Forgiveness: Jesus’ Plan For Healing And Reconciliation In The Church (Matthew 18:15-35) -- By: Dan Doriani

Journal: Southern Baptist Journal of Theology
Volume: SBJT 13:3 (Fall 2009)
Article: Forgiveness: Jesus’ Plan For Healing And Reconciliation In The Church (Matthew 18:15-35)
Author: Dan Doriani


Forgiveness: Jesus’ Plan For Healing And Reconciliation In The Church (Matthew 18:15-35)1

Dan Doriani

Dan Doriani is Pastor of Central Presbyterian Church in St. Louis, Missouri. Prior to his return to the pastorate, he served as Dean of the Faculty, Vice President of Academics, and Professor of New Testament at Covenant Theological Seminary in St. Louis from 1991 to 2003. Dr. Doriani is a frequent conference speaker and is the author of many books, including the two-volume Matthew in the Reformed Expository Commentary (P & R, 2008).

Then Peter came to Jesus and asked, “Lord, how many times shall I forgive my brother when he sins against me? Up to seven times?”

Jesus answered, “I tell you, not seven times, but seventy-seven times” (Matt 18:21-22).

In an older conflict in the Middle East, several Americans and Europeans were kidnapped and held as hostages in Lebanon from 1985-1991. The hostages generally led a miserable life; beyond that certain captors took special interest in tormenting them. They repeatedly told Terry Anderson, the longest held hostage, that he would be released, only to dash his hopes at the last minute again and again. The captors played games with Lawrence Jenco, too. They discovered that he was susceptible to dizziness, so they would spin him around and around, then let him go. Dizzy and disoriented, he would bump into things, then fall over while the guards howled in laughter. Once, after he fell, one of the captors, wearing metal-tipped cowboy boots, stood on Jenco’s head. Jenco couldn’t defend himself, but he cried out, “I am not an insect! I am a person of worth!” Should Terry Anderson and Lawrence Jenco forgive their captors?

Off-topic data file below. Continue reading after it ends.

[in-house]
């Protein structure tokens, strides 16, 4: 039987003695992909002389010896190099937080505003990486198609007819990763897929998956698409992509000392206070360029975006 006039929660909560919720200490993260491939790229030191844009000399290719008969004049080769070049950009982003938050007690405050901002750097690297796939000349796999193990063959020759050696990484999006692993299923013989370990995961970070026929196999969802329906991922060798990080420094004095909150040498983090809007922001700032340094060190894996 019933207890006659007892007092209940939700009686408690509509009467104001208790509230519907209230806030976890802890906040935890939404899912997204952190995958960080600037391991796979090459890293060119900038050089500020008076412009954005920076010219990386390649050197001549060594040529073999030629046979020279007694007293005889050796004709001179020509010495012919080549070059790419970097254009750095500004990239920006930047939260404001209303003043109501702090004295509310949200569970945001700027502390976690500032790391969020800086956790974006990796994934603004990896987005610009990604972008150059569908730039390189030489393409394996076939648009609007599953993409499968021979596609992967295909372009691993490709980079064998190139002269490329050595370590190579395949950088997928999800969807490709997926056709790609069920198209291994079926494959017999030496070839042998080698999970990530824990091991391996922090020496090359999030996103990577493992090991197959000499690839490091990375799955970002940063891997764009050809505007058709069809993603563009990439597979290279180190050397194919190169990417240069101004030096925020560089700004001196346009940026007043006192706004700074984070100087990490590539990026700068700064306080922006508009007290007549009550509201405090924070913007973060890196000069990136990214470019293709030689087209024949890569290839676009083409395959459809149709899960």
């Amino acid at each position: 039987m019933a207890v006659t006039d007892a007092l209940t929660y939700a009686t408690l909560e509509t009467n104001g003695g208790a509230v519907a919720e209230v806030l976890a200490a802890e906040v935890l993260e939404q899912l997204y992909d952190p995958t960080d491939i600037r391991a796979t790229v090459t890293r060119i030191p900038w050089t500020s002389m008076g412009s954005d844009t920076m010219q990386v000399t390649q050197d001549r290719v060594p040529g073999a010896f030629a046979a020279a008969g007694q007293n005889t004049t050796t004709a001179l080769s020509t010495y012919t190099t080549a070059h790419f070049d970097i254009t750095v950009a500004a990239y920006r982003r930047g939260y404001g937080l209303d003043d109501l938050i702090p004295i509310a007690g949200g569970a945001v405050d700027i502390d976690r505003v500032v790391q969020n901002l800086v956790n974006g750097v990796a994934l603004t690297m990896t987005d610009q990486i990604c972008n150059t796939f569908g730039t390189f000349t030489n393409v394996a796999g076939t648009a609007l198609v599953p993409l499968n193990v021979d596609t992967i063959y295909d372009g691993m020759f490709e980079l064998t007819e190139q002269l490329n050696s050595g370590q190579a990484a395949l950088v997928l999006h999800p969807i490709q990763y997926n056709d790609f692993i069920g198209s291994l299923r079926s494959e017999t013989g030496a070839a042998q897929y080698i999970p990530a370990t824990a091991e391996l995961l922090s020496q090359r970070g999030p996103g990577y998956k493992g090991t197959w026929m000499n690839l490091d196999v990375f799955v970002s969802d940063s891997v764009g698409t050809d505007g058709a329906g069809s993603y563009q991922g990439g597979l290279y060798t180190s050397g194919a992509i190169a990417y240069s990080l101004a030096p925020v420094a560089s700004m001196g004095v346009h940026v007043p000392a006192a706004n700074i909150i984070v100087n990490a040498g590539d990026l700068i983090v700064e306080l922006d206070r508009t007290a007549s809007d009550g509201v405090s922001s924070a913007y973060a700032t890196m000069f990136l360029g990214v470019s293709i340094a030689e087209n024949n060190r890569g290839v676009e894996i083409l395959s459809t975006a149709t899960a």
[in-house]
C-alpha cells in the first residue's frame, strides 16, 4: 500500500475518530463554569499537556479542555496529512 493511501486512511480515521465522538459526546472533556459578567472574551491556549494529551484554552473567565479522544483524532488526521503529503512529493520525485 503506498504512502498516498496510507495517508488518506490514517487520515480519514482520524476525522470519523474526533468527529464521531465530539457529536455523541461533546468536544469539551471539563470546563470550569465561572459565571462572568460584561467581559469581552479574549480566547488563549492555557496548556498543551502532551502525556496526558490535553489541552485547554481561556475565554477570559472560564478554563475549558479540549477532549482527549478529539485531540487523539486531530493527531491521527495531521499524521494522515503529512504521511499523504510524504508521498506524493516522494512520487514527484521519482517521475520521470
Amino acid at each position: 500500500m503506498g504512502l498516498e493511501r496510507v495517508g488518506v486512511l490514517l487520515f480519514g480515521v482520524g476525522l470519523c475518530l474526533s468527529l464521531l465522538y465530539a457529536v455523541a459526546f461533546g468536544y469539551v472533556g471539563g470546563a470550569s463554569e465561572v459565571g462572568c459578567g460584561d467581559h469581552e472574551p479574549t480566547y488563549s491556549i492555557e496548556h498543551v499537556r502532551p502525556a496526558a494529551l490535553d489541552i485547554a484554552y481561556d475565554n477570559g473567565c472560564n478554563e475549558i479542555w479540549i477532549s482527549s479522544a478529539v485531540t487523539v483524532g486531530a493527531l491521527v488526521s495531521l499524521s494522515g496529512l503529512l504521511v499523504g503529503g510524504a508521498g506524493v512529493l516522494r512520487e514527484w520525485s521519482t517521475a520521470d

Should we forgive those who humiliate us and inflict physical or emotional pain on us? What about lesser offenses, acts of thoughtlessness, small betrayals, and “jokes” that amuse no one except the perpetrator? Everyone can remember offenses that make our pulse rise, whether they occurred yesterday or ten years ago, whether they happened in the kitchen or the athletic field, in the family room or the board room. At home, many were hurt by parents who meant well and tried

hard. Others suffered from fathers or mothers who neither cared nor tried. We were wounded by brothers and sisters who loved us dearly and by some who did not. Even in the church, we suffer from words spoken in haste or anger, from judgments rendered with cruelty, from promises made and not kept.

Curiously, the pain we feel may have little relationship to the off...

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